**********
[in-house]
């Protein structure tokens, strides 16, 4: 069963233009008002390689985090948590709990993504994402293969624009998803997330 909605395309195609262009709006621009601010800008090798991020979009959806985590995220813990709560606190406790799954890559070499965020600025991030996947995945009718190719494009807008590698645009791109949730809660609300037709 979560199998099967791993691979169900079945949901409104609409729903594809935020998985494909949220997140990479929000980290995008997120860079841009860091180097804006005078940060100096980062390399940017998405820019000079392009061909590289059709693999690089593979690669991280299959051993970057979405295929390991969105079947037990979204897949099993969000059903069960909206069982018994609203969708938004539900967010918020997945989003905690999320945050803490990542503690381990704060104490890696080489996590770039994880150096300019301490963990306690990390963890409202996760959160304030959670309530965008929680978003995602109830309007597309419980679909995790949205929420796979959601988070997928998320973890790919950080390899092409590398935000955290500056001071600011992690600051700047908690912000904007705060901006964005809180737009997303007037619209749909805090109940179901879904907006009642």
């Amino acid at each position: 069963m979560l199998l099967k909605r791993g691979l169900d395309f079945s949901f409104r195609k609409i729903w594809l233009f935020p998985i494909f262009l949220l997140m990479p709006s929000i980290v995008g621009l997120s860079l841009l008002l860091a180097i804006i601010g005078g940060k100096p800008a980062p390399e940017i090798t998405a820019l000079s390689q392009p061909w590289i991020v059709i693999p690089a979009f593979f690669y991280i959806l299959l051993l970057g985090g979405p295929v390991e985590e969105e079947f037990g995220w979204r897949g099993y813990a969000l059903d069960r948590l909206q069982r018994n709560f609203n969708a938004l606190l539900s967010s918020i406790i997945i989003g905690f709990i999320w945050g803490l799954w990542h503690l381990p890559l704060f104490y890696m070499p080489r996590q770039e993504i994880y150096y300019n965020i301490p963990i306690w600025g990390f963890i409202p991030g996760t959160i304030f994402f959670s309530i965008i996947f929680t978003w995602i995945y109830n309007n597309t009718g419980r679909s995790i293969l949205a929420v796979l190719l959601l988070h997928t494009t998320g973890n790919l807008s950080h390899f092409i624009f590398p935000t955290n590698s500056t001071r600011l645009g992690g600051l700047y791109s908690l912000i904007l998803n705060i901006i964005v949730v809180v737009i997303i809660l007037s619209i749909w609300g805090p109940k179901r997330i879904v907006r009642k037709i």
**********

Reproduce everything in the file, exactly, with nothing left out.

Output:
[in-house]
């Protein structure tokens, strides 16, 4: 069963233009008002390689985090948590709990993504994402293969624009998803997330 909605395309195609262009709006621009601010800008090798991020979009959806985590995220813990709560606190406790799954890559070499965020600025991030996947995945009718190719494009807008590698645009791109949730809660609300037709 979560199998099967791993691979169900079945949901409104609409729903594809935020998985494909949220997140990479929000980290995008997120860079841009860091180097804006005078940060100096980062390399940017998405820019000079392009061909590289059709693999690089593979690669991280299959051993970057979405295929390991969105079947037990979204897949099993969000059903069960909206069982018994609203969708938004539900967010918020997945989003905690999320945050803490990542503690381990704060104490890696080489996590770039994880150096300019301490963990306690990390963890409202996760959160304030959670309530965008929680978003995602109830309007597309419980679909995790949205929420796979959601988070997928998320973890790919950080390899092409590398935000955290500056001071600011992690600051700047908690912000904007705060901006964005809180737009997303007037619209749909805090109940179901879904907006009642």
């Amino acid at each position: 069963m979560l199998l099967k909605r791993g691979l169900d395309f079945s949901f409104r195609k609409i729903w594809l233009f935020p998985i494909f262009l949220l997140m990479p709006s929000i980290v995008g621009l997120s860079l841009l008002l860091a180097i804006i601010g005078g940060k100096p800008a980062p390399e940017i090798t998405a820019l000079s390689q392009p061909w590289i991020v059709i693999p690089a979009f593979f690669y991280i959806l299959l051993l970057g985090g979405p295929v390991e985590e969105e079947f037990g995220w979204r897949g099993y813990a969000l059903d069960r948590l909206q069982r018994n709560f609203n969708a938004l606190l539900s967010s918020i406790i997945i989003g905690f709990i999320w945050g803490l799954w990542h503690l381990p890559l704060f104490y890696m070499p080489r996590q770039e993504i994880y150096y300019n965020i301490p963990i306690w600025g990390f963890i409202p991030g996760t959160i304030f994402f959670s309530i965008i996947f929680t978003w995602i995945y109830n309007n597309t009718g419980r679909s995790i293969l949205a929420v796979l190719l959601l988070h997928t494009t998320g973890n790919l807008s950080h390899f092409i624009f590398p935000t955290n590698s500056t001071r600011l645009g992690g600051l700047y791109s908690l912000i904007l998803n705060i901006i964005v949730v809180v737009i997303i809660l007037s619209i749909w609300g805090p109940k179901r997330i879904v907006r009642k037709i």